Department of Economics and Business Economics

The incidence of schizophrenia and schizophrenia spectrum disorders in Denmark in the period 2000-2012. A register-based study

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  • Johanne Olivia Grønne Kühl, Mental Health Center Copenhagen, Mental Health Services in the Capital Region of Denmark, Institute for Clinical Medicine, Faculty of Health and Medical Sciences, University of Copenhagen, Denmark
  • Thomas Munk Laursen
  • Anne Thorup, Mental Health Center Copenhagen, Mental Health Services in the Capital Region of Denmark, Institute for Clinical Medicine, Faculty of Health and Medical Sciences, University of Copenhagen, National Centre for Register-Based Research, Aarhus University, Aarhus, Child and Adolescent Mental Health Center, Mental Health Services, The Capital Region of Denmark, Glostrup, Denmark, iPSYCH The Lundbeck Foundation Initiative for Integrated Psychiatric Research, Denmark, Denmark
  • Merete Nordentoft, Mental Health Center Copenhagen, Mental Health Services in the Capital Region of Denmark, Institute for Clinical Medicine, Faculty of Health and Medical Sciences, University of Copenhagen, iPSYCH The Lundbeck Foundation Initiative for Integrated Psychiatric Research, Denmark, Denmark

INTRODUCTION: We aimed to examine changes over time in the incidence of broad and narrow schizophrenia spectrum disorders in Denmark from 2000 to 2012.

METHODS: Patients were classified as incident schizophrenia if registered with a first time in- or outpatient contact with relevant diagnostic codes in the Danish Psychiatric Central Register between 2000 and 2012. Their history of contacts was traced back to 1969. Broad schizophrenia included schizophrenia, schizotypal disorder, persistent delusional disorder, acute and transient psychotic disorders, schizoaffective disorders, and other nonorganic and unspecified psychotic disorders, (ICD 10 codes F20-F29). Narrow schizophrenia was defined with the ICD 10 codes F20.0-F20.9. Incidence rates (IR) and incidence rate ratios (IRR) were calculated using Poisson regression.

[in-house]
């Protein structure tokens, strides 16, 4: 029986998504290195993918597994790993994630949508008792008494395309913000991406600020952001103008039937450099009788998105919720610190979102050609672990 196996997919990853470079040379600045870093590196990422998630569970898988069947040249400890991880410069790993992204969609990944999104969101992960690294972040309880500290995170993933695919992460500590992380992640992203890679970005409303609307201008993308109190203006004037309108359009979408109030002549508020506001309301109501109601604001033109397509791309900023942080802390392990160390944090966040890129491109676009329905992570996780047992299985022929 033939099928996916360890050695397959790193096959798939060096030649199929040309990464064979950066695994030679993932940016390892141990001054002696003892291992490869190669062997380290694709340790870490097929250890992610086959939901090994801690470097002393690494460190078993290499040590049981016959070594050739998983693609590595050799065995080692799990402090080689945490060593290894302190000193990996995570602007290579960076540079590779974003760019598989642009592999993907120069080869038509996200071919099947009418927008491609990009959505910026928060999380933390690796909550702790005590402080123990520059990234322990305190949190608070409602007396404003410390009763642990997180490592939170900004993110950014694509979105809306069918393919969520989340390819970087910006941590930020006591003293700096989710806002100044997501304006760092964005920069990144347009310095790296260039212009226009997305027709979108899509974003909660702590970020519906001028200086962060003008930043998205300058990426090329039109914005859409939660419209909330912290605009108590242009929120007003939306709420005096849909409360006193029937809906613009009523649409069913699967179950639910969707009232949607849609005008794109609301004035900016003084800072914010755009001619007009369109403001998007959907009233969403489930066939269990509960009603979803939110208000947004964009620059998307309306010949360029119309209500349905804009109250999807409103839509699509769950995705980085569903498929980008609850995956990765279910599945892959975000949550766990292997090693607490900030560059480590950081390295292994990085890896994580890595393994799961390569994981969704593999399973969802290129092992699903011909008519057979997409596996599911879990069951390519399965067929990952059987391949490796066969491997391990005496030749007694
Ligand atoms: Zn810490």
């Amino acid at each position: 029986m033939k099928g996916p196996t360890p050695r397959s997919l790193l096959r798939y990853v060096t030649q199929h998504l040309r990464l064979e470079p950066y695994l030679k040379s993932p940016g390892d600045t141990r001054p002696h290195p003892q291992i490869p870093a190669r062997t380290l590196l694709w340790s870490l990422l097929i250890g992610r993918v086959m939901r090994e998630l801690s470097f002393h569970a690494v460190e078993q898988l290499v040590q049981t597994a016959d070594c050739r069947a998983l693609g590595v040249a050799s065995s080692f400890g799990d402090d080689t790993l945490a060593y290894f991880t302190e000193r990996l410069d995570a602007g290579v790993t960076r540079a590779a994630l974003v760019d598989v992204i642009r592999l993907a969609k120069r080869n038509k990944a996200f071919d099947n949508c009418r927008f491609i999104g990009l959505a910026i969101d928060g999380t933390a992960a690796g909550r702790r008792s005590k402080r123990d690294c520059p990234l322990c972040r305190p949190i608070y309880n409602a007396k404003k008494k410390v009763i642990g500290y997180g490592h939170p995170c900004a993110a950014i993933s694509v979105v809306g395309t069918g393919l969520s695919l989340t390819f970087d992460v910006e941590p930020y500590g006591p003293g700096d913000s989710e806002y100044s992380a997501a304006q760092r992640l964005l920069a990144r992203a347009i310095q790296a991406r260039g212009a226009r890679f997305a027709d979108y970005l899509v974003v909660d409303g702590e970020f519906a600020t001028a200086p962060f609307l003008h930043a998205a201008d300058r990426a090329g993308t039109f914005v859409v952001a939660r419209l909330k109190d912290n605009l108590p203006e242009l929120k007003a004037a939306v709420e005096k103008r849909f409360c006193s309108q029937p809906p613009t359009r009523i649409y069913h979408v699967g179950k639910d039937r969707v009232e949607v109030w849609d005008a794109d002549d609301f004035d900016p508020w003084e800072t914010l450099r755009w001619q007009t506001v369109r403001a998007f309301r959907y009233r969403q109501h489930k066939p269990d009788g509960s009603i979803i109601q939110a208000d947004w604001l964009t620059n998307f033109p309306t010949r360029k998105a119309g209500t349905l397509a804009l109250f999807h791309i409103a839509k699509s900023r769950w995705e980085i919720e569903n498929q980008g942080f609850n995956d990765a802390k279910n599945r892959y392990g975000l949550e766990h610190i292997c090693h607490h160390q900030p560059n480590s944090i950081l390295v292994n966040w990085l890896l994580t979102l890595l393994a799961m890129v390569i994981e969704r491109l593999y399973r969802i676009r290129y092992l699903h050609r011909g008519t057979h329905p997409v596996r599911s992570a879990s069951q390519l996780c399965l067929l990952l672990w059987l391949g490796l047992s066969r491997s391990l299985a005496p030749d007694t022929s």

RESULTS: The IRR for broad schizophrenia increased by 1.43 (CI 95% 1.34-1.52) for females and 1.26 (CI 95% 1.20-1.33) for males. IRR for narrow schizophrenia increased by 1.36 (CI 95% 1.24-1.48) for females and 1.20 (CI 95% 1.11-1.29) for males. There was a significantly increased incidence in patients up to 32years of age. This was mainly explained by a significant 2-3 fold increase in outpatient incidence. We found a significant decrease in IRR for patients with broad and narrow schizophrenia aged 33 or older for both in- and outpatients.

CONCLUSION: The increased incidence of schizophrenia could partly be explained by better implementation of the diagnostic criteria for schizophrenia in child and adolescent psychiatry and improved access to early intervention services, but a true increase in incidence of schizophrenia cannot be excluded. The decrease of incidence in the older age group could indicate that the national Danish early intervention strategy was successful.

Original languageEnglish
JournalSchizophrenia Research
Volume176
Issue2-3
Pages (from-to)533-539
Number of pages7
ISSN0920-9964
DOIs
Publication statusPublished - 2016

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